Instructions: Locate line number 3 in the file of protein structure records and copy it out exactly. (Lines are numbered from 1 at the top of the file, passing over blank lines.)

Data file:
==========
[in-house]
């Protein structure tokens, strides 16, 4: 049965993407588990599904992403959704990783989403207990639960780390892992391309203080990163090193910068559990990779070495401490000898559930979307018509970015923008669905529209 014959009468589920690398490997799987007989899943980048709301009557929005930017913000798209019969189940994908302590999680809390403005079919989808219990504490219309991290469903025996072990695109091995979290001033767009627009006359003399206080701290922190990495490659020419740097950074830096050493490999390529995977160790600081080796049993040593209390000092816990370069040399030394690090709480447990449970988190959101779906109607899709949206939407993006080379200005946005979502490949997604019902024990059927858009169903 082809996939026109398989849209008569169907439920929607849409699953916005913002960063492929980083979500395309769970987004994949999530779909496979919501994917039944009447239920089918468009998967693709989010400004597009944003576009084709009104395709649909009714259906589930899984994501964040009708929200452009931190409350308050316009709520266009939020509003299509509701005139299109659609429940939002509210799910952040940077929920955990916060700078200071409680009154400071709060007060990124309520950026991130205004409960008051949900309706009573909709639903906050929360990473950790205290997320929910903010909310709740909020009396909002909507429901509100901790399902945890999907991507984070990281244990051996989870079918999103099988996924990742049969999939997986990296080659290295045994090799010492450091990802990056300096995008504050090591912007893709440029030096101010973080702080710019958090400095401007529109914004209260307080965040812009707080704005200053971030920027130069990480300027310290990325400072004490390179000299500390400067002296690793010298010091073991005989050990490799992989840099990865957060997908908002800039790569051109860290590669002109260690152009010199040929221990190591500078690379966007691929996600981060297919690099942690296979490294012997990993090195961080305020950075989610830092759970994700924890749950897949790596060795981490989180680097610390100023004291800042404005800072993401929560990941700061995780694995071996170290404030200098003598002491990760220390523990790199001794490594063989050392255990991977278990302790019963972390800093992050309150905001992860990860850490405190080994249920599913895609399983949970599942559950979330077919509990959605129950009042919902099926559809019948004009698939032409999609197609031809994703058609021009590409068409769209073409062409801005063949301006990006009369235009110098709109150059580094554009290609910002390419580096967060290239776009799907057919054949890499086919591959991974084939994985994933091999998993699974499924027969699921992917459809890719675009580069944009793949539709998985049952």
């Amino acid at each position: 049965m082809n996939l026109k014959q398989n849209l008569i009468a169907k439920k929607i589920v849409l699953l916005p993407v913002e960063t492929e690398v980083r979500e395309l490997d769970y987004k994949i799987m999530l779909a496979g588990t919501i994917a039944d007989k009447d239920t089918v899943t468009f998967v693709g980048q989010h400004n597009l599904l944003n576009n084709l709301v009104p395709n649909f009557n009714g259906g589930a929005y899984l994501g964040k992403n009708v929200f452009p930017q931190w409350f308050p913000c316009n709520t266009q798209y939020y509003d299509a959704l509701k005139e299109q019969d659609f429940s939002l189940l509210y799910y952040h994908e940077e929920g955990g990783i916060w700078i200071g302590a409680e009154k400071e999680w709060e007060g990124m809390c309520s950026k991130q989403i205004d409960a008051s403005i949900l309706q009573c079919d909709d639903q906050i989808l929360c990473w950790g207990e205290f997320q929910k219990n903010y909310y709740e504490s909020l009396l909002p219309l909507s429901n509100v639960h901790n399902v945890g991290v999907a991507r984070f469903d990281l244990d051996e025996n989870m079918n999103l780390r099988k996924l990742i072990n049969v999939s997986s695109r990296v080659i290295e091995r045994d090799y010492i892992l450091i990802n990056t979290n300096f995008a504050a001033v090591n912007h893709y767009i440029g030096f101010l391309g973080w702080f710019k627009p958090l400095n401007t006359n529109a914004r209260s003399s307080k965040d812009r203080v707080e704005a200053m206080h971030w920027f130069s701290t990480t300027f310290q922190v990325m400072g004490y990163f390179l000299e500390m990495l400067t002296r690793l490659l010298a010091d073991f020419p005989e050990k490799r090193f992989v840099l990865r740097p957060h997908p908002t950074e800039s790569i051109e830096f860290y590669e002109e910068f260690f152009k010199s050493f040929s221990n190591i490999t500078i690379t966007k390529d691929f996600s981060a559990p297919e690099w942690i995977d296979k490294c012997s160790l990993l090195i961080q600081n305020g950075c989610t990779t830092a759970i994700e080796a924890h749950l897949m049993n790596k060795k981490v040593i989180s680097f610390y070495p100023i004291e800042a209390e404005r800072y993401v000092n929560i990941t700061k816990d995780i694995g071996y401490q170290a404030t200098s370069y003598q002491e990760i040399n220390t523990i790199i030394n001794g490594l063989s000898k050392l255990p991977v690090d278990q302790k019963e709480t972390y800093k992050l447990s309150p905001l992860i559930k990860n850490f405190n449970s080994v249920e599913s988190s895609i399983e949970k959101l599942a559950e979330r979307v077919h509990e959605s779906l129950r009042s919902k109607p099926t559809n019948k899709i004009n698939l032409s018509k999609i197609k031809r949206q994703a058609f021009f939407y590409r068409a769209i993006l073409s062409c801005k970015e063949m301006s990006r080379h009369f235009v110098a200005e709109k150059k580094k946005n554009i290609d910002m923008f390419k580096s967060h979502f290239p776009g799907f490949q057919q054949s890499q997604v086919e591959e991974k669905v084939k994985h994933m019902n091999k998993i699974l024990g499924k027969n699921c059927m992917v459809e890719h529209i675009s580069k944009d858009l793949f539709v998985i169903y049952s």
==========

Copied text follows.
């Amino acid at each position: 049965m082809n996939l026109k014959q398989n849209l008569i009468a169907k439920k929607i589920v849409l699953l916005p993407v913002e960063t492929e690398v980083r979500e395309l490997d769970y987004k994949i799987m999530l779909a496979g588990t919501i994917a039944d007989k009447d239920t089918v899943t468009f998967v693709g980048q989010h400004n597009l599904l944003n576009n084709l709301v009104p395709n649909f009557n009714g259906g589930a929005y899984l994501g964040k992403n009708v929200f452009p930017q931190w409350f308050p913000c316009n709520t266009q798209y939020y509003d299509a959704l509701k005139e299109q019969d659609f429940s939002l189940l509210y799910y952040h994908e940077e929920g955990g990783i916060w700078i200071g302590a409680e009154k400071e999680w709060e007060g990124m809390c309520s950026k991130q989403i205004d409960a008051s403005i949900l309706q009573c079919d909709d639903q906050i989808l929360c990473w950790g207990e205290f997320q929910k219990n903010y909310y709740e504490s909020l009396l909002p219309l909507s429901n509100v639960h901790n399902v945890g991290v999907a991507r984070f469903d990281l244990d051996e025996n989870m079918n999103l780390r099988k996924l990742i072990n049969v999939s997986s695109r990296v080659i290295e091995r045994d090799y010492i892992l450091i990802n990056t979290n300096f995008a504050a001033v090591n912007h893709y767009i440029g030096f101010l391309g973080w702080f710019k627009p958090l400095n401007t006359n529109a914004r209260s003399s307080k965040d812009r203080v707080e704005a200053m206080h971030w920027f130069s701290t990480t300027f310290q922190v990325m400072g004490y990163f390179l000299e500390m990495l400067t002296r690793l490659l010298a010091d073991f020419p005989e050990k490799r090193f992989v840099l990865r740097p957060h997908p908002t950074e800039s790569i051109e830096f860290y590669e002109e910068f260690f152009k010199s050493f040929s221990n190591i490999t500078i690379t966007k390529d691929f996600s981060a559990p297919e690099w942690i995977d296979k490294c012997s160790l990993l090195i961080q600081n305020g950075c989610t990779t830092a759970i994700e080796a924890h749950l897949m049993n790596k060795k981490v040593i989180s680097f610390y070495p100023i004291e800042a209390e404005r800072y993401v000092n929560i990941t700061k816990d995780i694995g071996y401490q170290a404030t200098s370069y003598q002491e990760i040399n220390t523990i790199i030394n001794g490594l063989s000898k050392l255990p991977v690090d278990q302790k019963e709480t972390y800093k992050l447990s309150p905001l992860i559930k990860n850490f405190n449970s080994v249920e599913s988190s895609i399983e949970k959101l599942a559950e979330r979307v077919h509990e959605s779906l129950r009042s919902k109607p099926t559809n019948k899709i004009n698939l032409s018509k999609i197609k031809r949206q994703a058609f021009f939407y590409r068409a769209i993006l073409s062409c801005k970015e063949m301006s990006r080379h009369f235009v110098a200005e709109k150059k580094k946005n554009i290609d910002m923008f390419k580096s967060h979502f290239p776009g799907f490949q057919q054949s890499q997604v086919e591959e991974k669905v084939k994985h994933m019902n091999k998993i699974l024990g499924k027969n699921c059927m992917v459809e890719h529209i675009s580069k944009d858009l793949f539709v998985i169903y049952s």